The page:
PhD in a pandemic: Starting out in isolation | Becky Shaw
This year for me, as I’m sure it has been for many, went past in a blur. It feels like forever ago that I was busily filling in applications, asking for references and studying for my PhD interviews. Working full time alongside interview preparation meant that I had barely even followed the news that was engulfing the rest of the world mid-January and February, about the ever worrying increase of cases in COVID-19. I was on a one-track goal of managing to win a PhD project and when, at the start of March, I’d heard the news that I’d received a PhD through ARIES I was relieved and ready to take a break. Little did any of us know that it would be a 6-month break.
Fast forward to summer and it looked like students were going to be able to move to their university towns. We were getting a glimpse of what it might be to get back to normality and I was preparing to move across country to embark on my PhD journey. I was going to be based at the Earlham Institute in Norwich and having only been there once for my interview I was very unsure of where to start. Luckily, I had secured a super supportive supervisor and had been introduced virtually to some of my cohort already and so I could piece together viewings.
Moving home itself is a stressful, life-turned-upside-down event and so in a pandemic I was prepared for it to be a bit worse. Thankfully that wasn’t the case and I’ve managed to set up an office space from home that would rival that in a work setting!
Pic 1: Visual representation of me moving my life from the NE of Scotland to Norwich. Pic 2: My new set up from my room in Norwich.
First few weeks of the PhD
The first few weeks were definitely an adjustment period. I was inundated with online training and inductions that needed to be completed. I was also made aware of so many opportunities for postgraduate students to get involved with, such as teaching or science communication. On top of this, I was meeting new people virtually over zoom each day and while this was exciting and time consuming, it was also still quite isolating. Once the zoom meetings were over, there was no one to go for coffee or walk home with to digest that particularly dry H&S induction or discuss how you had no idea what you were supposed to be doing for your project.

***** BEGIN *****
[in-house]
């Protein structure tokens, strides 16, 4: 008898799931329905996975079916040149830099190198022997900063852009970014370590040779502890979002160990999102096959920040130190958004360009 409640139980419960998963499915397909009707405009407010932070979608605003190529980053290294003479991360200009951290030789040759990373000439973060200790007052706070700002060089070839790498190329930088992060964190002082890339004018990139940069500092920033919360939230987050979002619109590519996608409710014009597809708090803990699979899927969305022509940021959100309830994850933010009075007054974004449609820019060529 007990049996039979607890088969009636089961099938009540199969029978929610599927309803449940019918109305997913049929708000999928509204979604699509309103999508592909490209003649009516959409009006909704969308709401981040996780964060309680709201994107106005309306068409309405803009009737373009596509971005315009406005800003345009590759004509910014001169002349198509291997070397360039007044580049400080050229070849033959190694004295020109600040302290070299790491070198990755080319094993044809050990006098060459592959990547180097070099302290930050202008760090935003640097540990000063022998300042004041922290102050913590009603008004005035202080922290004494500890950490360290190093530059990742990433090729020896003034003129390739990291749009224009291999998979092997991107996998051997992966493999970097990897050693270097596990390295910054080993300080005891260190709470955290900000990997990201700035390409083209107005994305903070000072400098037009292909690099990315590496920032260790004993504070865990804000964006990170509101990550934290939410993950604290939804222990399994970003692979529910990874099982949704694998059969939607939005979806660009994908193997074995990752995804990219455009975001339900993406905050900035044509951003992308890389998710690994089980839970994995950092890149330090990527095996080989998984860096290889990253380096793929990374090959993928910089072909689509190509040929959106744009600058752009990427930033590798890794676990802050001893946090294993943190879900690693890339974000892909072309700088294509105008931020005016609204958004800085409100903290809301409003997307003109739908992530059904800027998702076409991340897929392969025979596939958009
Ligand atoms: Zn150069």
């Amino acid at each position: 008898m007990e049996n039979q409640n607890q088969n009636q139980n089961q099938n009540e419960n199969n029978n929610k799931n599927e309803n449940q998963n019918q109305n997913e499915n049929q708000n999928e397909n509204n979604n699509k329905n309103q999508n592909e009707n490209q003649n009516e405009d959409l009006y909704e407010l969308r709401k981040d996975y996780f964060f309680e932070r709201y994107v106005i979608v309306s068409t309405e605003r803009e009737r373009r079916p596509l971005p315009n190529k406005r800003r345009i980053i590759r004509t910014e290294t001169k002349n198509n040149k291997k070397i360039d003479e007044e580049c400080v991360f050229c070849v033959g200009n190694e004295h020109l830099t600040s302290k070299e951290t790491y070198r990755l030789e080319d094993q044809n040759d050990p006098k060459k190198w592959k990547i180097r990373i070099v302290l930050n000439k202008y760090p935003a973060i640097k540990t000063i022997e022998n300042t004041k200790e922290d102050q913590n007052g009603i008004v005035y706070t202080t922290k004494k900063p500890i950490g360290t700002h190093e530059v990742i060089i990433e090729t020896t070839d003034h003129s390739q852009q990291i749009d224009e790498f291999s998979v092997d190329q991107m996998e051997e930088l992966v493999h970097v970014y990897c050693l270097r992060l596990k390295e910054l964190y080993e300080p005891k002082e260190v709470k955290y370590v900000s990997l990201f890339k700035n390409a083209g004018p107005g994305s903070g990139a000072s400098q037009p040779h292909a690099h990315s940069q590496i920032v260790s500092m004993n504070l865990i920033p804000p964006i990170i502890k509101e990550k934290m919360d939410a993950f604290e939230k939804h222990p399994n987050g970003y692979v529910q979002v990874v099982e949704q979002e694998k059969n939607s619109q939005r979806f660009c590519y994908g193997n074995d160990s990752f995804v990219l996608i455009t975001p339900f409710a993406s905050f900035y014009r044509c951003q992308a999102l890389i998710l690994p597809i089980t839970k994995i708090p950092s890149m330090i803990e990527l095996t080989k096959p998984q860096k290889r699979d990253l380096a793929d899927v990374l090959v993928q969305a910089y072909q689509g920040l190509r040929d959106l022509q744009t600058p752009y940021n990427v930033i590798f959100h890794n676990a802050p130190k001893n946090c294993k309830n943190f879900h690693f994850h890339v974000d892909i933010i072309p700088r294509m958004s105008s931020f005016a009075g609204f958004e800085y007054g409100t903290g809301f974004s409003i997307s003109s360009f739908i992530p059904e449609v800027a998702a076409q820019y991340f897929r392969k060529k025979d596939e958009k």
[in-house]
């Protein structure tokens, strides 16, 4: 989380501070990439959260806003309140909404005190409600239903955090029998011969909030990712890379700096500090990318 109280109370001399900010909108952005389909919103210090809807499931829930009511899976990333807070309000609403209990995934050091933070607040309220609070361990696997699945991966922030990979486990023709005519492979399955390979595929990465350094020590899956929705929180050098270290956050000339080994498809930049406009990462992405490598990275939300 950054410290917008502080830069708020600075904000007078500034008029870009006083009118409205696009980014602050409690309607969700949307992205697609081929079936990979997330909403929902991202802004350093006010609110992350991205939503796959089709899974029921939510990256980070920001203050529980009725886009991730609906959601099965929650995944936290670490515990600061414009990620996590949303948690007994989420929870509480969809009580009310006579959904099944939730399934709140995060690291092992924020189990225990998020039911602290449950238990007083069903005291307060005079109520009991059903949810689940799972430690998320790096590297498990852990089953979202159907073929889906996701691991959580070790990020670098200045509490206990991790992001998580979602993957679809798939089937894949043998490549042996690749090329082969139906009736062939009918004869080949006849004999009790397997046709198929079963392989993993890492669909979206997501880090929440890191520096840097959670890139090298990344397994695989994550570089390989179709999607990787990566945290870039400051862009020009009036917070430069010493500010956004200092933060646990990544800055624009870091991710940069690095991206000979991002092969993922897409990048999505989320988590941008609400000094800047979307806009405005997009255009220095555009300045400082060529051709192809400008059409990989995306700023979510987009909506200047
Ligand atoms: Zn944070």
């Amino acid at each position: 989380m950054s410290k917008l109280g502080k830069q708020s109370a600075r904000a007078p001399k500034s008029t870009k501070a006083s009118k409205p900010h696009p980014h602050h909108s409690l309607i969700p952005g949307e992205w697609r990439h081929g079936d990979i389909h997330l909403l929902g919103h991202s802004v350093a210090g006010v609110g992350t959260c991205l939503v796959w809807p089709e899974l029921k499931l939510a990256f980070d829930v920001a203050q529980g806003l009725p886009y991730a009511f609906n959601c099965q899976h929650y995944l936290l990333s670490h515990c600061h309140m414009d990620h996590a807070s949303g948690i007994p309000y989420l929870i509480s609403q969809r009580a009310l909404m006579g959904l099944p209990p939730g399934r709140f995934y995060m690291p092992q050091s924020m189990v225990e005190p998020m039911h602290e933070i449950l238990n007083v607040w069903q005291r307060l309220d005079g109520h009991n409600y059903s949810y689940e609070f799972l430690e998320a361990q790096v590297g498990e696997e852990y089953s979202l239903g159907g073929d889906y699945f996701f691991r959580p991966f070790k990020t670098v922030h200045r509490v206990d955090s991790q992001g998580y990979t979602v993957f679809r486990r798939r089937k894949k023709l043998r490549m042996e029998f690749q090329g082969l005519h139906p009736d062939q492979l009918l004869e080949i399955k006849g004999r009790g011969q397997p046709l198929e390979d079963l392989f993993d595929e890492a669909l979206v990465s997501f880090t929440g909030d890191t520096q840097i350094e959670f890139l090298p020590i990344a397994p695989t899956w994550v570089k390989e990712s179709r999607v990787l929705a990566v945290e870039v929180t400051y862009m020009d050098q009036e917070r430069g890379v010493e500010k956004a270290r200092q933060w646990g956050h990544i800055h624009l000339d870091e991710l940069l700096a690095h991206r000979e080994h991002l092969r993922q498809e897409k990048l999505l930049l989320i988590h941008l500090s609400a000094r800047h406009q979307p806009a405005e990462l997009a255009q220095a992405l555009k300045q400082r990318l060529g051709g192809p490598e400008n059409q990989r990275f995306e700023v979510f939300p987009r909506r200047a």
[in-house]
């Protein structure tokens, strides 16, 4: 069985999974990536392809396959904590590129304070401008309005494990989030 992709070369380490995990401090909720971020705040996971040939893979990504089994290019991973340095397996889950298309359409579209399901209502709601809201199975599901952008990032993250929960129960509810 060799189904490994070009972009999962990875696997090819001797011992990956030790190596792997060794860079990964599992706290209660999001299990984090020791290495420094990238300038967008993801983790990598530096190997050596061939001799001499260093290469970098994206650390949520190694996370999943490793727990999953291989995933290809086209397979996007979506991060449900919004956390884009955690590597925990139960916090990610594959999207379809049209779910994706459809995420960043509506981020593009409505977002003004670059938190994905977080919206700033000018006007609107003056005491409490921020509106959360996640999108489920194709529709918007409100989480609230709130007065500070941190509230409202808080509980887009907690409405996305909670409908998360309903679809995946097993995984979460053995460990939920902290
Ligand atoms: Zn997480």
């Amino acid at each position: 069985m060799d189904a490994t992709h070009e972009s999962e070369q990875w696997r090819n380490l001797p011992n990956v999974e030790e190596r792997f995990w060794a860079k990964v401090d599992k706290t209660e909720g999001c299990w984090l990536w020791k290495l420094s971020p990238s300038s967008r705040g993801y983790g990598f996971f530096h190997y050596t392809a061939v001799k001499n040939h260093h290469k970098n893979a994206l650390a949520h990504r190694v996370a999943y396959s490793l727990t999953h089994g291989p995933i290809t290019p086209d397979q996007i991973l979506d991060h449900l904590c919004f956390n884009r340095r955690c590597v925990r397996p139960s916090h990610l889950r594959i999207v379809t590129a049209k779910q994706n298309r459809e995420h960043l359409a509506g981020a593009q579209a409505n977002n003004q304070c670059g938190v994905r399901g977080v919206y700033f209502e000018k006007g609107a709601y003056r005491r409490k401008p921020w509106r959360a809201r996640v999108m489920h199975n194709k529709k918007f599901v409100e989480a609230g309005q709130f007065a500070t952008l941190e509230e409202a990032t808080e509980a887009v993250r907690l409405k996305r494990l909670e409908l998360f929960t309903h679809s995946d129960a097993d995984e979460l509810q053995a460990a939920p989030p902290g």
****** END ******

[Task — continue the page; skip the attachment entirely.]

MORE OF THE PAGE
One definitive positive that I have taken from this experience is that everyone is in the same position. When I thought about this, I was thinking mainly of the majority of my cohort and lab mates. But it is also true of my friends, family and flat mates. This has created a large online community (on twitter, LinkedIn, online seminars and so many more) in which I can meet or hear of others that I can relate to and express familiar feelings with. I’ve been told from peers and from reading online blogs that starting a PhD can be quite an isolating and lonely experience in the beginning. However, this solidarity has definitely helped in keeping me sane and motivated in my day-to-day work.
Another positive experience I have found in starting my PhD during a pandemic is being able to go to online conferences that I might not have been able to otherwise. One of my main motivations to pursue a PhD was to be able to go to conferences around the world, meet incredible researchers and enjoy listening to inspirational science talks. These often come with a hefty price tag and the constraint of time dedicated to travelling and being away from your institute. However, a lot of the attendance fees to these conferences have either been waivered or greatly reduced making it a lot more accessible for early career researchers and those with limited funding to attend. This has also greatly shown the science community how effective it is to make the switch to virtual conferences with not only being able to push the accessibility of attendance, but by also greatly reducing the carbon footprint of attendees.
I was always resigned to the fact that I would have to be flexible in my research during my PhD and thankfully for me, a lot of my project revolves around programming and bioinformatics. I do hope that next year will allow me to move into the office within my institute and I also hope that I can get into the lab to generate my own data and feel like a scientist again. I also miss being able to procrastinate with coffee breaks and lunch dates.
If I’ve learned anything from this year though it is that we rely on the support of others during difficult times and the support I’ve received from my institute, funders, lab members and university already has been fantastic. And if that is the case from a virtual setting, I’m looking forward to what the next 3 years will bring!